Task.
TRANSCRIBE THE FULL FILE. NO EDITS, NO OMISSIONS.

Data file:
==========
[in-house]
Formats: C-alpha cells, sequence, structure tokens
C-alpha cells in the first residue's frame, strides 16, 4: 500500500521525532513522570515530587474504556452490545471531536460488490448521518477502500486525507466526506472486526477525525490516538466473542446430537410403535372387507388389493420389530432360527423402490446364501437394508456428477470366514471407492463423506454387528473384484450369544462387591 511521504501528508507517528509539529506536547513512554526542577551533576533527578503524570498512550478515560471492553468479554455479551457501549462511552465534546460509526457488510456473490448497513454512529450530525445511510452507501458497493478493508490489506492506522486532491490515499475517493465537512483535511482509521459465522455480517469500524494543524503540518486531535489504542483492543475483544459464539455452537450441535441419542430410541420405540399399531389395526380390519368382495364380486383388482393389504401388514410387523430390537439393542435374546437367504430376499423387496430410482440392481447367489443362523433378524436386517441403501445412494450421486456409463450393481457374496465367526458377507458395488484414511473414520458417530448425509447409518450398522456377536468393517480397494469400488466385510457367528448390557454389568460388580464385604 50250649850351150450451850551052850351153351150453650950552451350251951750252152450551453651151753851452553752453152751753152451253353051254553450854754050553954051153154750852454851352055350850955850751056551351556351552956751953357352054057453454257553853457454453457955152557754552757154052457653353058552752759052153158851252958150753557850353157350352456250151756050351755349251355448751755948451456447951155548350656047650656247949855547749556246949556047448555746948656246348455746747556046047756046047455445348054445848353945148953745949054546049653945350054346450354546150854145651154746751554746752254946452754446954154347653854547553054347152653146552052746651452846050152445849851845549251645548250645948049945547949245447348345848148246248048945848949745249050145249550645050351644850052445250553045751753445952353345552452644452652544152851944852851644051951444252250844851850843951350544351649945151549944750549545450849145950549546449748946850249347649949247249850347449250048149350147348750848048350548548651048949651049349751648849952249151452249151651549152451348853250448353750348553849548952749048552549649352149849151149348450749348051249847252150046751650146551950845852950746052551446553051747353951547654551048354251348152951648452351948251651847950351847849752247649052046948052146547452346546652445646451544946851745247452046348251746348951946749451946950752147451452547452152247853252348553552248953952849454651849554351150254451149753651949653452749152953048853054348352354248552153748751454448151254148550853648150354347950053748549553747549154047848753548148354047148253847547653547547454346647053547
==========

[in-house]
Formats: C-alpha cells, sequence, structure tokens
C-alpha cells in the first residue's frame, strides 16, 4: 500500500521525532513522570515530587474504556452490545471531536460488490448521518477502500486525507466526506472486526477525525490516538466473542446430537410403535372387507388389493420389530432360527423402490446364501437394508456428477470366514471407492463423506454387528473384484450369544462387591 511521504501528508507517528509539529506536547513512554526542577551533576533527578503524570498512550478515560471492553468479554455479551457501549462511552465534546460509526457488510456473490448497513454512529450530525445511510452507501458497493478493508490489506492506522486532491490515499475517493465537512483535511482509521459465522455480517469500524494543524503540518486531535489504542483492543475483544459464539455452537450441535441419542430410541420405540399399531389395526380390519368382495364380486383388482393389504401388514410387523430390537439393542435374546437367504430376499423387496430410482440392481447367489443362523433378524436386517441403501445412494450421486456409463450393481457374496465367526458377507458395488484414511473414520458417530448425509447409518450398522456377536468393517480397494469400488466385510457367528448390557454389568460388580464385604 50250649850351150450451850551052850351153351150453650950552451350251951750252152450551453651151753851452553752453152751753152451253353051254553450854754050553954051153154750852454851352055350850955850751056551351556351552956751953357352054057453454257553853457454453457955152557754552757154052457653353058552752759052153158851252958150753557850353157350352456250151756050351755349251355448751755948451456447951155548350656047650656247949855547749556246949556047448555746948656246348455746747556046047756046047455445348054445848353945148953745949054546049653945350054346450354546150854145651154746751554746752254946452754446954154347653854547553054347152653146552052746651452846050152445849851845549251645548250645948049945547949245447348345848148246248048945848949745249050145249550645050351644850052445250553045751753445952353345552452644452652544152851944852851644051951444252250844851850843951350544351649945151549944750549545450849145950549546449748946850249347649949247249850347449250048149350147348750848048350548548651048949651049349751648849952249151452249151651549152451348853250448353750348553849548952749048552549649352149849151149348450749348051249847252150046751650146551950845852950746052551446553051747353951547654551048354251348152951648452351948251651847950351847849752247649052046948052146547452346546652445646451544946851745247452046348251746348951946749451946950752147451452547452152247853252348553552248953952849454651849554351150254451149753651949653452749152953048853054348352354248552153748751454448151254148550853648150354347950053748549553747549154047848753548148354047148253847547653547547454346647053547